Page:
John Volkmann, corporate vice president of brand and communication at AMD (once called Advanced Micro Devices), knows he has contrarians as customers. He was keynote speaker recently at The Conference Board’s Corporate Image and Branding Conference in New York.
Volkmann said, “We try to get people to think in a different way.” He talked about brand differentiation at a time when AMD is going up against Intel for customers, and struggling to do so successfully. His audience includes the computer manufacturer, the home enthusiast or tech geek who actually builds computers, and ultimately consumers. Volkmann added he relishes “taking on one of the biggest giants.”
Denis Riney, executive VP with BrandLogic, noted that AMD likes the David vs. Goliath marketing strategy: “AMD likes playing the role of the upstart or second guy fighting against Intel,” said Riney. “We have done some branding and positioning work for AMD.”
The media relations strategy for a brand refresh included business management publications (New York Times, Forbes), technology management like CIO or InfoWorld, and even daily news in key markets like the Austin Statesman to reach employees and Dell management.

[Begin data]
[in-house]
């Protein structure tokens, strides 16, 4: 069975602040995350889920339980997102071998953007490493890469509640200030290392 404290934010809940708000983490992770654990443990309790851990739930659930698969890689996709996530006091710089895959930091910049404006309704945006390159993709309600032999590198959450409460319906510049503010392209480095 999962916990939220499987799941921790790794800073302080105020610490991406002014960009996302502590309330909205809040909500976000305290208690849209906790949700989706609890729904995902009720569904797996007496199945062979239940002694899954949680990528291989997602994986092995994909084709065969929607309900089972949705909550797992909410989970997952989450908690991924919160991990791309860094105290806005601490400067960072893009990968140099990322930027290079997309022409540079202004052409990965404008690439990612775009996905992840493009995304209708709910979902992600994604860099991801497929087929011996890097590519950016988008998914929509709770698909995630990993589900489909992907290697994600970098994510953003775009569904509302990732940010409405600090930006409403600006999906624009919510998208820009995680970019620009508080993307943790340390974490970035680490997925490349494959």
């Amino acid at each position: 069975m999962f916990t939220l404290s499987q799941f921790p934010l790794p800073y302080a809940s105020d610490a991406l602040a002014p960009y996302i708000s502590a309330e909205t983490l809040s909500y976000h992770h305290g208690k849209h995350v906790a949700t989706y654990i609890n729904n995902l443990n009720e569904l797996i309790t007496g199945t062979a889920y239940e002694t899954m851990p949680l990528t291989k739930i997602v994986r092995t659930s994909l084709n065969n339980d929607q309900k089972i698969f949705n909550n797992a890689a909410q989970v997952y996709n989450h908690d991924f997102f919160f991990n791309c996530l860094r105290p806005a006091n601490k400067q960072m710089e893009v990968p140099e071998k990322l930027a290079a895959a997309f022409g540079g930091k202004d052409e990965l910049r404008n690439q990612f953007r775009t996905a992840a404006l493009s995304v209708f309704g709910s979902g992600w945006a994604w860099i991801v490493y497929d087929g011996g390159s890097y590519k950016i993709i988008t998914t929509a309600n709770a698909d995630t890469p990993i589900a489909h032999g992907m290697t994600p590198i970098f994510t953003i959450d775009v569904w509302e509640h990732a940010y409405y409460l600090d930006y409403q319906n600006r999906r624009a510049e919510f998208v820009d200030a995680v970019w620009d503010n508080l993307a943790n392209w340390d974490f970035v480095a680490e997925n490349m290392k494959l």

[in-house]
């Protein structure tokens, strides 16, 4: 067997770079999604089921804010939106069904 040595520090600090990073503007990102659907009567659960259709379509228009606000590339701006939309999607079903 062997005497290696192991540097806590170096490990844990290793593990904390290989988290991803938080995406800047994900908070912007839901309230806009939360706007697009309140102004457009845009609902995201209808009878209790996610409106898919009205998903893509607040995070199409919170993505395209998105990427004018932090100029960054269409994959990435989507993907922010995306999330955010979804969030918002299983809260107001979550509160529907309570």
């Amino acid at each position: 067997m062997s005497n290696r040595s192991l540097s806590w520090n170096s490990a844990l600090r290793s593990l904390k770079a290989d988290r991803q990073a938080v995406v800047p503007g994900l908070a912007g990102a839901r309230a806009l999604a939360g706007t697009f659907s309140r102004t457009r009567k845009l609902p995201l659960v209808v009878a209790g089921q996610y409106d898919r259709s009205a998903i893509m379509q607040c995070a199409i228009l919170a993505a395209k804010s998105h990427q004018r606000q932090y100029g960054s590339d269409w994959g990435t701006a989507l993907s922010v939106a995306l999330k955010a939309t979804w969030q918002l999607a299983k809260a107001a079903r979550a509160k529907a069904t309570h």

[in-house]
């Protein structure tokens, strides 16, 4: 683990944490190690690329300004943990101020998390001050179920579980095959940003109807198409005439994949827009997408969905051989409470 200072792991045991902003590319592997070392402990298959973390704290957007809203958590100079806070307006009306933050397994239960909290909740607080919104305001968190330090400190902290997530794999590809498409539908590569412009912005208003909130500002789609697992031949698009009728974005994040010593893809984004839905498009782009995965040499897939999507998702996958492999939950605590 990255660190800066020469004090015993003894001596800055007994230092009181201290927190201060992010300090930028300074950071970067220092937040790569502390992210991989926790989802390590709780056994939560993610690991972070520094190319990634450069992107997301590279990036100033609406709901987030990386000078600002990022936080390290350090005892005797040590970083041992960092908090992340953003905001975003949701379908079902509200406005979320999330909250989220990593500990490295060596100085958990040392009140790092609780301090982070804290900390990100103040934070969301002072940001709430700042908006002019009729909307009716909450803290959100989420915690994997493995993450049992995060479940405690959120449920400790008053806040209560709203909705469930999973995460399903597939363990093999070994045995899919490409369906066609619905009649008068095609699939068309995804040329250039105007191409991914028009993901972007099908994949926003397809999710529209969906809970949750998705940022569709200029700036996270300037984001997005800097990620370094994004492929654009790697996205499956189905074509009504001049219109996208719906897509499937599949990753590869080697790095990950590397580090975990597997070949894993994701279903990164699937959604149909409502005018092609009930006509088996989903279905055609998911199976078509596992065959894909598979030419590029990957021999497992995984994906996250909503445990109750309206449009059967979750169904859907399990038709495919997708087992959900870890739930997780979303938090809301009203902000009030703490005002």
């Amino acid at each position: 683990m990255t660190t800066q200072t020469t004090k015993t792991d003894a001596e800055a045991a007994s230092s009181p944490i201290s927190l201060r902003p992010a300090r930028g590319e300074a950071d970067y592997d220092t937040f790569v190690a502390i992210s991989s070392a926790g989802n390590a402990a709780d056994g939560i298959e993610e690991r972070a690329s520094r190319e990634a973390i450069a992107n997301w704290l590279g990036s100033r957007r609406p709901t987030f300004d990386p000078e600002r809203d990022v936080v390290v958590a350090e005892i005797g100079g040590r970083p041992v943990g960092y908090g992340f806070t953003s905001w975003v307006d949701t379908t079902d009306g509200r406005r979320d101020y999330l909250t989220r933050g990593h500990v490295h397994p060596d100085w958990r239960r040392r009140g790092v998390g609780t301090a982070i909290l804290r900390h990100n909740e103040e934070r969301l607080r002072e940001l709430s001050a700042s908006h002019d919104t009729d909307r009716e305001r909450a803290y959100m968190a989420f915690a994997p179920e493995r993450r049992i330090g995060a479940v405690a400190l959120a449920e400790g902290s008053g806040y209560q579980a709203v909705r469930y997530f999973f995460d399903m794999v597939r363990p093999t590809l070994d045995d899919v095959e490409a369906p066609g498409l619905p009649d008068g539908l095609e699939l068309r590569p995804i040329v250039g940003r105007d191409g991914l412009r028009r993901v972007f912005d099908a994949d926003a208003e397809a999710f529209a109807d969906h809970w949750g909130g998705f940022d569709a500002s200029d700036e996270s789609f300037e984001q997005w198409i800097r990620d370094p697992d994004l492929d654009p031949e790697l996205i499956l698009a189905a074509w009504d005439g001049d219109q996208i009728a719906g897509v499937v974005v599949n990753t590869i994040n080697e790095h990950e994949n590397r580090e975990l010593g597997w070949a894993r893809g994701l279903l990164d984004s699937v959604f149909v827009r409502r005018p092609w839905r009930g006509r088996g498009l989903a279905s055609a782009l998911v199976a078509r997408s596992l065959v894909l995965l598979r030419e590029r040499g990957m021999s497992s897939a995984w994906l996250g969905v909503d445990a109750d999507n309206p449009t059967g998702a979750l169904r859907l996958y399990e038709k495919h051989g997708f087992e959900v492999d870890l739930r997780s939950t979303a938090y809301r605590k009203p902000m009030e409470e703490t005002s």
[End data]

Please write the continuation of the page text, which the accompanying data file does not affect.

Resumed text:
Volkmann has found a total target audience of 20 million people to reach. AMD stakeholders include: shareholders, of which 300 institutional investors buy a lion’s share of AMD stock; 20,000 enterprise customers like IBM and Dell; 5 million enthusiasts and DIY’ers who build PC units; plus AMD retailers and consumers.
“Our customer is completely unimpressed with hype,” he said. “They are the rationale heretics.” He added that while many consumers are not impressed with processing technology, “there isabout 15% of the market up for grabs.”
Brand loyalty is not the driver so themes such as: innovation, smart choices, and those who care about having a choice comprise AMD’s target.
On the manufacturing side, AMD has Lenovo, IBM, Sun, and Dell as competitors. “Dell will not suffer fools in their supply chain, so we had to grow up fast as a company.”
Therefore, the new tagline of “Enabling the Next Generation” has emerged in the branding effort. AMD also put forth a new campaign at the CES show in January, 2009 in Las Vegas called the “Future is Fusion.” The company is now focused more on energy efficient computer microprocessors, visual computing and speed in the gaming world, and next generation technologies.
This article was written by Mike Smith, CEO of MSBD, Inc. He can be reached at firstname.lastname@example.org.